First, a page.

A Language Learning Pill?

Does learning a language while you sleep sound like too much work? One scientist is predicting that some time within the next 30 years, all you’ll have to do is take a pill to become instantly fluent.

Nicholas Negroponte, an architect and futurist who founded MIT’s Media Lab, made the prediction in a TED Talk released in July. Negroponte is the founder of the One Laptop Per Child program, which provides children in developing countries access to inexpensive laptop computers. He is famous for having predicted a host of technologies that we now take for granted, like WiFi and the touchscreen.

As quoted in the Daily Mail, here’s how Negroponte sees the future of language learning (and literature classes):

‘You’re going to swallow a pill and know English. You’re going to swallow a pill and know Shakespeare.’

‘And the way to do it is through the bloodstream. So once it’s [the information in the pill] in your bloodstream, it basically goes through and gets into the brain…and the different pieces get deposited in the right places.’

That seems like it would be a difficult feat to accomplish. Learning a language is about more than just memorizing vocabulary lists and verb conjugations, after all.  Speaking a second language alters your brain in a number of different ways, such as helping to protect against Alzheimer’s disease and helping toddlers to better focus their attention. Would learning a language from a pill have the same effects?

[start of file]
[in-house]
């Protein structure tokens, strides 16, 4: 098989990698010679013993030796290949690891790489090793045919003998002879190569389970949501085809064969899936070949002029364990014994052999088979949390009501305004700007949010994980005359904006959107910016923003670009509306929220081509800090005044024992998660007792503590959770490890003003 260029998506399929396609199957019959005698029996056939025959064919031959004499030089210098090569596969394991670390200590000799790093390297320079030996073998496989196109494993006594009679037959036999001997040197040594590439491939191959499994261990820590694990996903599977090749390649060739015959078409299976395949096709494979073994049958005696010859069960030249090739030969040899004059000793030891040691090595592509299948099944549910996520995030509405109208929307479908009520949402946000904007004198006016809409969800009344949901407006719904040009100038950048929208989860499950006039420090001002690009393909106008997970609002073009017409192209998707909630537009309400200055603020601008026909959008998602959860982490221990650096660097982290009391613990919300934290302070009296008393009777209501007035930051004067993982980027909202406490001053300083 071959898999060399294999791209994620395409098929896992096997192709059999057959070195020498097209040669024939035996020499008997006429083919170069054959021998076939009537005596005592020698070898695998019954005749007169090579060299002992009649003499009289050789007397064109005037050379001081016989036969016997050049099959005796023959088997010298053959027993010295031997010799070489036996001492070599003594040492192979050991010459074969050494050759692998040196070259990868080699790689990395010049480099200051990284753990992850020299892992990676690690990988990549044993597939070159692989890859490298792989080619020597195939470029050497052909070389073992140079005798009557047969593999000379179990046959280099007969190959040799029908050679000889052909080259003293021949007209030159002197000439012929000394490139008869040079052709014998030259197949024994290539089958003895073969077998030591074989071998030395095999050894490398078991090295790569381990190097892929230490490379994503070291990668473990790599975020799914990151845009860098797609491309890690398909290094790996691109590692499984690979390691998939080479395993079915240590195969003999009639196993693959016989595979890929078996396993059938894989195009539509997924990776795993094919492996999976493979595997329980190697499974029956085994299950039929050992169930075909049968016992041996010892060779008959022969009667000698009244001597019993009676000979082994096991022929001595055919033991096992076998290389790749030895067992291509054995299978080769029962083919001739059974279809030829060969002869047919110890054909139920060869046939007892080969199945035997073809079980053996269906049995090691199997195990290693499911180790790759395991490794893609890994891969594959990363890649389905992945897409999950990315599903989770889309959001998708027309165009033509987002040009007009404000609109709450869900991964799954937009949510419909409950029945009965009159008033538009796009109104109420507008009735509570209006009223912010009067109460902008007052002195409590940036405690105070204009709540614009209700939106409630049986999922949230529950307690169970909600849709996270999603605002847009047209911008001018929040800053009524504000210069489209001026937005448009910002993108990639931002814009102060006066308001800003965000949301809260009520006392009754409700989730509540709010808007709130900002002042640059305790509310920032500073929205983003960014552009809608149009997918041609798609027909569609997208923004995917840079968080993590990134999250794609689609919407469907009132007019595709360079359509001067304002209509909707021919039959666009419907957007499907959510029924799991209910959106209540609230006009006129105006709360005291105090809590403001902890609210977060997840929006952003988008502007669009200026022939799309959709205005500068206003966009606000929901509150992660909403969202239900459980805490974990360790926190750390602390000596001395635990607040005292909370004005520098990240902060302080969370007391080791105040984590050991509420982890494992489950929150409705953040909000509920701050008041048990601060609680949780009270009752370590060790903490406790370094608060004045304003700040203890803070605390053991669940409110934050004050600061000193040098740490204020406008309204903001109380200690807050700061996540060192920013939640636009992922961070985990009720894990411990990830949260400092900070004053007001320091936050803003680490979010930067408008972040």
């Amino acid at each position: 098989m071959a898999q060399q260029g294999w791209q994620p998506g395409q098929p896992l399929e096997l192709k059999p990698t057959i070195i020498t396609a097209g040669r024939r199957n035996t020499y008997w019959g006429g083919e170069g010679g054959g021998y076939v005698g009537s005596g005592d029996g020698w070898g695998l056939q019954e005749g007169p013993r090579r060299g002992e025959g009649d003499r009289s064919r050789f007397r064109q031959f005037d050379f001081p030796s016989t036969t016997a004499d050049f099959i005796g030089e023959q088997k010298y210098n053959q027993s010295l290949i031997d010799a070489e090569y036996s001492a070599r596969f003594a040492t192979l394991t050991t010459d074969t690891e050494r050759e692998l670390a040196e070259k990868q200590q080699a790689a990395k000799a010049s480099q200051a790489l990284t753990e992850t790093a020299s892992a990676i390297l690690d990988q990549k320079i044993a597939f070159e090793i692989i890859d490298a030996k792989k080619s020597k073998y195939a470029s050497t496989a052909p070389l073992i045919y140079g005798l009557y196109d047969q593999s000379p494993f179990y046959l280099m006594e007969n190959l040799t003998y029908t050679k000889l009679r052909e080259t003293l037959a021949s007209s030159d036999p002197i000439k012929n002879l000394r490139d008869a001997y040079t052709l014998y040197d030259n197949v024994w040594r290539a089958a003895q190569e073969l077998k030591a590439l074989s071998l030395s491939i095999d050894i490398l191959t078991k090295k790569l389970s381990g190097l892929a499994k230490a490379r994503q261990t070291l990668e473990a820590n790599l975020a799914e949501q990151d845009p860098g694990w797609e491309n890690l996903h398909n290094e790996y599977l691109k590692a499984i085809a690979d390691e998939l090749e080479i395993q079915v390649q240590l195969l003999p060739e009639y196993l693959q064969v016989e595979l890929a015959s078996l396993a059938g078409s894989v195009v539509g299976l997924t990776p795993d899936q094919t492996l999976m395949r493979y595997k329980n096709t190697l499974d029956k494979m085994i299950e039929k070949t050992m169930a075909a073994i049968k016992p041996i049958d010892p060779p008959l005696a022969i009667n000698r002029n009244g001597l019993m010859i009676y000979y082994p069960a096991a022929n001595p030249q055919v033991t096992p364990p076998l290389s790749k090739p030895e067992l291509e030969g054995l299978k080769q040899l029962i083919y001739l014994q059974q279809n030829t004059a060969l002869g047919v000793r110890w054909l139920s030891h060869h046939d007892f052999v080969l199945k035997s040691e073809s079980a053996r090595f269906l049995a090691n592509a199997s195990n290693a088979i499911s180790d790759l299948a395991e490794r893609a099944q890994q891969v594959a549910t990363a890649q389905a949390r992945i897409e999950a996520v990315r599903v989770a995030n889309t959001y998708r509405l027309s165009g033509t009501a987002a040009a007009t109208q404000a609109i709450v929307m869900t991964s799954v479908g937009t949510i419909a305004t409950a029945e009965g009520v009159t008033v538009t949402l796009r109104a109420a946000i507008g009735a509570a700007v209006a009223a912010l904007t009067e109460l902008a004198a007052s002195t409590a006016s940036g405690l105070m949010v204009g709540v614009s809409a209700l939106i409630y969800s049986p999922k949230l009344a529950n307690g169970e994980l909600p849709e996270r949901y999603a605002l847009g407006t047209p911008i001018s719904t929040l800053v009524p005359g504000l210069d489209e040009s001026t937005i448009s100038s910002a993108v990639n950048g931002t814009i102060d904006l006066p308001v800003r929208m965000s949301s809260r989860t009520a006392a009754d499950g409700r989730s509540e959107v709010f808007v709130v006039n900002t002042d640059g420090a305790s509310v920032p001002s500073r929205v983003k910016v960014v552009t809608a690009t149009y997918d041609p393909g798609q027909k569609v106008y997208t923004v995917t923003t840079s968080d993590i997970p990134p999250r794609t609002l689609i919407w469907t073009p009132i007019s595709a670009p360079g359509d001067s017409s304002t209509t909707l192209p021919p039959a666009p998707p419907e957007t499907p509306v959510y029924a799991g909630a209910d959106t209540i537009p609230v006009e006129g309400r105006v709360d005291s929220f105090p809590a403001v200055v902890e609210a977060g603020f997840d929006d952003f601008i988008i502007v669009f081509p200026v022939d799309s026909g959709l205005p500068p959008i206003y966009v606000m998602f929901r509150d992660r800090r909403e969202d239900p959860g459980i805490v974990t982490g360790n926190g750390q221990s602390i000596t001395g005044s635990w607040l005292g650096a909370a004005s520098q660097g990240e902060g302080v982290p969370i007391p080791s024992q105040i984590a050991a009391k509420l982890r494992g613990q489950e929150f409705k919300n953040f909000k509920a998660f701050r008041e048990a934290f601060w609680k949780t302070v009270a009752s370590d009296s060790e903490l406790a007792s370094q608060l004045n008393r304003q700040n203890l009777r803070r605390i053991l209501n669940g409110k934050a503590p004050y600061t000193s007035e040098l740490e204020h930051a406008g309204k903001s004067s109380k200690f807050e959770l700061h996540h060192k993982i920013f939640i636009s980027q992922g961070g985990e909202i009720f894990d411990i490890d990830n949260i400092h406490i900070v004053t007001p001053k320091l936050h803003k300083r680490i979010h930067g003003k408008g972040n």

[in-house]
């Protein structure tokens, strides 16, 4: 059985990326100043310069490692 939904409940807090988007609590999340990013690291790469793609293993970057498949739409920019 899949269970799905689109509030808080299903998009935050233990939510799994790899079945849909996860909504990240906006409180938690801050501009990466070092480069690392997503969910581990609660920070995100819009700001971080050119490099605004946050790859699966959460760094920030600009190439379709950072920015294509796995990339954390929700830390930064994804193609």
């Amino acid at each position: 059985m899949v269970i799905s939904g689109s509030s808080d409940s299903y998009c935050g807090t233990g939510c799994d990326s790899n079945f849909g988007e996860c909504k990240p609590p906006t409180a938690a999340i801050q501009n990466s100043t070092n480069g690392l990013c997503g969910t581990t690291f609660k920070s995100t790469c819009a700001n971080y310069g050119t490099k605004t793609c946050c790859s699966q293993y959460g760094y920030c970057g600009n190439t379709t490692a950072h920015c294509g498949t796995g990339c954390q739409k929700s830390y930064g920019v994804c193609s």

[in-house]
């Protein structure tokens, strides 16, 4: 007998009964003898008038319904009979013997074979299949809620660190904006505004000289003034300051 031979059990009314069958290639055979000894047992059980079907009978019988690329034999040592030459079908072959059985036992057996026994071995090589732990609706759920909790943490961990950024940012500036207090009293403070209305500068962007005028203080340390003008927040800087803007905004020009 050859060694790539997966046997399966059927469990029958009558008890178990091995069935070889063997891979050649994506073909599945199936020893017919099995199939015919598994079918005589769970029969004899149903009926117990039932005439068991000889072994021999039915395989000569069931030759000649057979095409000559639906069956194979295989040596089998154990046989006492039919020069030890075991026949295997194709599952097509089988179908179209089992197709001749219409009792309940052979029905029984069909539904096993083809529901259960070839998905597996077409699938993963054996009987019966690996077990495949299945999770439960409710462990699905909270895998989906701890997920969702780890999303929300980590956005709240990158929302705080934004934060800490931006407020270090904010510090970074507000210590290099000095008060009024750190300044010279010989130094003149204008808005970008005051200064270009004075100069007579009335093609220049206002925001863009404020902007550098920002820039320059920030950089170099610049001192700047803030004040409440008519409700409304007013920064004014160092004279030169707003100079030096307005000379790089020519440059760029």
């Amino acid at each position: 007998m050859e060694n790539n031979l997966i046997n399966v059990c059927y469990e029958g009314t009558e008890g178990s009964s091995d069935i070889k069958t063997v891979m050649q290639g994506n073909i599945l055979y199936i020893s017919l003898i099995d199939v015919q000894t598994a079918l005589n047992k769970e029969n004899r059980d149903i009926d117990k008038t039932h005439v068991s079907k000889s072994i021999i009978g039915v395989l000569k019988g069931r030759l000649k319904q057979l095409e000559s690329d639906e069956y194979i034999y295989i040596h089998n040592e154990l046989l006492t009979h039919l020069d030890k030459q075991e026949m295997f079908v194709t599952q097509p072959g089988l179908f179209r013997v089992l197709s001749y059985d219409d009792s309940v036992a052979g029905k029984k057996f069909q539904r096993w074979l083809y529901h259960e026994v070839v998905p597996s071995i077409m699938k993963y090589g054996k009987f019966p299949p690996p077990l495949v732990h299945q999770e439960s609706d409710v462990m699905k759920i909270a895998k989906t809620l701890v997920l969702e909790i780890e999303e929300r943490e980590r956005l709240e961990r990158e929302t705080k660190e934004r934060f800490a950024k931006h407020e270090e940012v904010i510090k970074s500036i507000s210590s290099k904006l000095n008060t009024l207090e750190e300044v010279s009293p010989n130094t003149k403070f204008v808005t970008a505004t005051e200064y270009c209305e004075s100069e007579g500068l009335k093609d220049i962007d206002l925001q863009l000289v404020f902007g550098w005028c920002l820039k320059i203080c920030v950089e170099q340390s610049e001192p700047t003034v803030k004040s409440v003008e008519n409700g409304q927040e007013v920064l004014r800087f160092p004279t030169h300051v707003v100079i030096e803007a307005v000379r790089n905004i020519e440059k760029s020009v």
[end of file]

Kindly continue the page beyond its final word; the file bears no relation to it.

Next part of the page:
So far, the closest thing we have to a language learning pill is a drug called valproic acid. It’s a mood-stabilizing drug that has shown promise in making it possible for adults to learn to have perfect pitch, a skill that is usually impossible to learn after a certain age. So, in theory it could make it easier for adults to pick up another language if they do the work to learn it, just as infants and toddlers have an easier time learning multiple languages.  

Also, as a former English Lit major, I have to say that I find the idea of taking a pill and “knowing Shakespeare” almost offensive. It’s like reading the Cliffs Notes-you might understand the plot but you haven’t experienced the art.

Do you think language learning in pill form will be possible one day? Let us know in the comments!

Photo credits: Attribution Some rights reserved by Rod Senna

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